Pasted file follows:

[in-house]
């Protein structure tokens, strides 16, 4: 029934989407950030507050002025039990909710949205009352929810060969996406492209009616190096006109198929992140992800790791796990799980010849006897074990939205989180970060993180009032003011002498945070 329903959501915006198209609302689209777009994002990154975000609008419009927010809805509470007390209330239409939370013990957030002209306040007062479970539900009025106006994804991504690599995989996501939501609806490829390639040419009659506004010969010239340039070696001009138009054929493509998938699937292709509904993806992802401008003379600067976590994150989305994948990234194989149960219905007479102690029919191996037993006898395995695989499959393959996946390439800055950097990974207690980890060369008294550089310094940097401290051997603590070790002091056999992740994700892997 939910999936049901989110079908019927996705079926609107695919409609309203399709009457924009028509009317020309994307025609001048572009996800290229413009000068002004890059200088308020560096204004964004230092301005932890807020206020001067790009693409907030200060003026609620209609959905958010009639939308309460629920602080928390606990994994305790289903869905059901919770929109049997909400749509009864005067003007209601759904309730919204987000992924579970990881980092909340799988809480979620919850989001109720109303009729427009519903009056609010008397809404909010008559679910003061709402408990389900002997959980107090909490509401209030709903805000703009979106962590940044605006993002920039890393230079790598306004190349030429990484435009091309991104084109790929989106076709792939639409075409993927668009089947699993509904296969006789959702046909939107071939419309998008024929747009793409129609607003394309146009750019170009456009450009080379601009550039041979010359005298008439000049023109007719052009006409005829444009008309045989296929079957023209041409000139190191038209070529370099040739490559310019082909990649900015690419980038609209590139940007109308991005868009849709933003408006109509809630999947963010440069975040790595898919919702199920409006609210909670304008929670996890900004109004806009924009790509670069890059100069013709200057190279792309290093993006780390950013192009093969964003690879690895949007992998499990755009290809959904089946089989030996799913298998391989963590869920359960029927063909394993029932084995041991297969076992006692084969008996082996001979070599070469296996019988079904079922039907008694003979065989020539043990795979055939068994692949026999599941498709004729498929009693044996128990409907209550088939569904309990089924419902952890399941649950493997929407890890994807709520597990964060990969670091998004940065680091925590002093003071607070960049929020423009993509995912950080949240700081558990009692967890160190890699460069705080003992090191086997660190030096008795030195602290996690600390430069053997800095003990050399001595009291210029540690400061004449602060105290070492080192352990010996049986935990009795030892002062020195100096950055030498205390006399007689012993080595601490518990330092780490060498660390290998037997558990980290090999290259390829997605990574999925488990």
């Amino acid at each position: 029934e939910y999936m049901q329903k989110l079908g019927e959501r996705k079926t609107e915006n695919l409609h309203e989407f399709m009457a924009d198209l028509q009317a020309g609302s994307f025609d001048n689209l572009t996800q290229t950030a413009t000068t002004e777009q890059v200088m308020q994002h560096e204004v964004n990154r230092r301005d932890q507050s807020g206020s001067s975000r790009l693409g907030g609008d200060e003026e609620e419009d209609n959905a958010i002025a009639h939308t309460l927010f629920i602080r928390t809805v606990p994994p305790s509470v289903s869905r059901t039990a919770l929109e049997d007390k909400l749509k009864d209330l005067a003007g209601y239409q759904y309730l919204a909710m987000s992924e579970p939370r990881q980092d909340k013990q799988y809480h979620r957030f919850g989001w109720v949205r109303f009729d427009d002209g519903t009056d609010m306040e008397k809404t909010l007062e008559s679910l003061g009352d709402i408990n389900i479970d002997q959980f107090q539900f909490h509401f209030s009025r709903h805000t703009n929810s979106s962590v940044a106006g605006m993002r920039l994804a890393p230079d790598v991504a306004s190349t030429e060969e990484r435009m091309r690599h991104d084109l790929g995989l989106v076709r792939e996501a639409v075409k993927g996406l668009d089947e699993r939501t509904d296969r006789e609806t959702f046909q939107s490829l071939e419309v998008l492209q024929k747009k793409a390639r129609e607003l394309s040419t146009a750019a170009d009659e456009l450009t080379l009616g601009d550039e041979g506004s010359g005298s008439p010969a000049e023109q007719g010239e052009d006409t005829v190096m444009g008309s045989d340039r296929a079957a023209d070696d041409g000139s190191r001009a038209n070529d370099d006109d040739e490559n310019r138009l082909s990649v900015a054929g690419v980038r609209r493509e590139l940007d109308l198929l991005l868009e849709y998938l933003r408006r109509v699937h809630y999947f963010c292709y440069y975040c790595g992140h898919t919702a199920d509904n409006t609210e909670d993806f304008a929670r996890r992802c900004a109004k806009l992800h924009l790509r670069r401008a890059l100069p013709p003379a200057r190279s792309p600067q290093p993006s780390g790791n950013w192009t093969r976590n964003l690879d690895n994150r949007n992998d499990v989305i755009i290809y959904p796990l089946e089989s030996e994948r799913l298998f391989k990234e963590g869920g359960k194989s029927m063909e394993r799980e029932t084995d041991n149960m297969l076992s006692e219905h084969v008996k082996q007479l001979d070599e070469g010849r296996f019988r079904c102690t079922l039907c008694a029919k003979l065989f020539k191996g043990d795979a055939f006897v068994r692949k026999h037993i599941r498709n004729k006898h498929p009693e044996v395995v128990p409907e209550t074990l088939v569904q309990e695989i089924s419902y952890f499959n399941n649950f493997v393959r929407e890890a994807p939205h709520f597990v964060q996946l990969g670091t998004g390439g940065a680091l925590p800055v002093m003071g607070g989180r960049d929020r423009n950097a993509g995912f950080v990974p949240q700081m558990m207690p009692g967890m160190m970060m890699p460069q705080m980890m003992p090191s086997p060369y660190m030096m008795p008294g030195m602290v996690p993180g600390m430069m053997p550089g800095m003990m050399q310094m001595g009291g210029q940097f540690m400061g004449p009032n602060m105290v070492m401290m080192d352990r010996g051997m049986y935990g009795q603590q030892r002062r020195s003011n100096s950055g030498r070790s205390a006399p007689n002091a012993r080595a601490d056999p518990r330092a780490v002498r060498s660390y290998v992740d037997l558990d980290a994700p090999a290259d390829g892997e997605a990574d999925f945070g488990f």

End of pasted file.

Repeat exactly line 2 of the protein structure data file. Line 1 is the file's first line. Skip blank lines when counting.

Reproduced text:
């Protein structure tokens, strides 16, 4: 029934989407950030507050002025039990909710949205009352929810060969996406492209009616190096006109198929992140992800790791796990799980010849006897074990939205989180970060993180009032003011002498945070 329903959501915006198209609302689209777009994002990154975000609008419009927010809805509470007390209330239409939370013990957030002209306040007062479970539900009025106006994804991504690599995989996501939501609806490829390639040419009659506004010969010239340039070696001009138009054929493509998938699937292709509904993806992802401008003379600067976590994150989305994948990234194989149960219905007479102690029919191996037993006898395995695989499959393959996946390439800055950097990974207690980890060369008294550089310094940097401290051997603590070790002091056999992740994700892997 939910999936049901989110079908019927996705079926609107695919409609309203399709009457924009028509009317020309994307025609001048572009996800290229413009000068002004890059200088308020560096204004964004230092301005932890807020206020001067790009693409907030200060003026609620209609959905958010009639939308309460629920602080928390606990994994305790289903869905059901919770929109049997909400749509009864005067003007209601759904309730919204987000992924579970990881980092909340799988809480979620919850989001109720109303009729427009519903009056609010008397809404909010008559679910003061709402408990389900002997959980107090909490509401209030709903805000703009979106962590940044605006993002920039890393230079790598306004190349030429990484435009091309991104084109790929989106076709792939639409075409993927668009089947699993509904296969006789959702046909939107071939419309998008024929747009793409129609607003394309146009750019170009456009450009080379601009550039041979010359005298008439000049023109007719052009006409005829444009008309045989296929079957023209041409000139190191038209070529370099040739490559310019082909990649900015690419980038609209590139940007109308991005868009849709933003408006109509809630999947963010440069975040790595898919919702199920409006609210909670304008929670996890900004109004806009924009790509670069890059100069013709200057190279792309290093993006780390950013192009093969964003690879690895949007992998499990755009290809959904089946089989030996799913298998391989963590869920359960029927063909394993029932084995041991297969076992006692084969008996082996001979070599070469296996019988079904079922039907008694003979065989020539043990795979055939068994692949026999599941498709004729498929009693044996128990409907209550088939569904309990089924419902952890399941649950493997929407890890994807709520597990964060990969670091998004940065680091925590002093003071607070960049929020423009993509995912950080949240700081558990009692967890160190890699460069705080003992090191086997660190030096008795030195602290996690600390430069053997800095003990050399001595009291210029540690400061004449602060105290070492080192352990010996049986935990009795030892002062020195100096950055030498205390006399007689012993080595601490518990330092780490060498660390290998037997558990980290090999290259390829997605990574999925488990």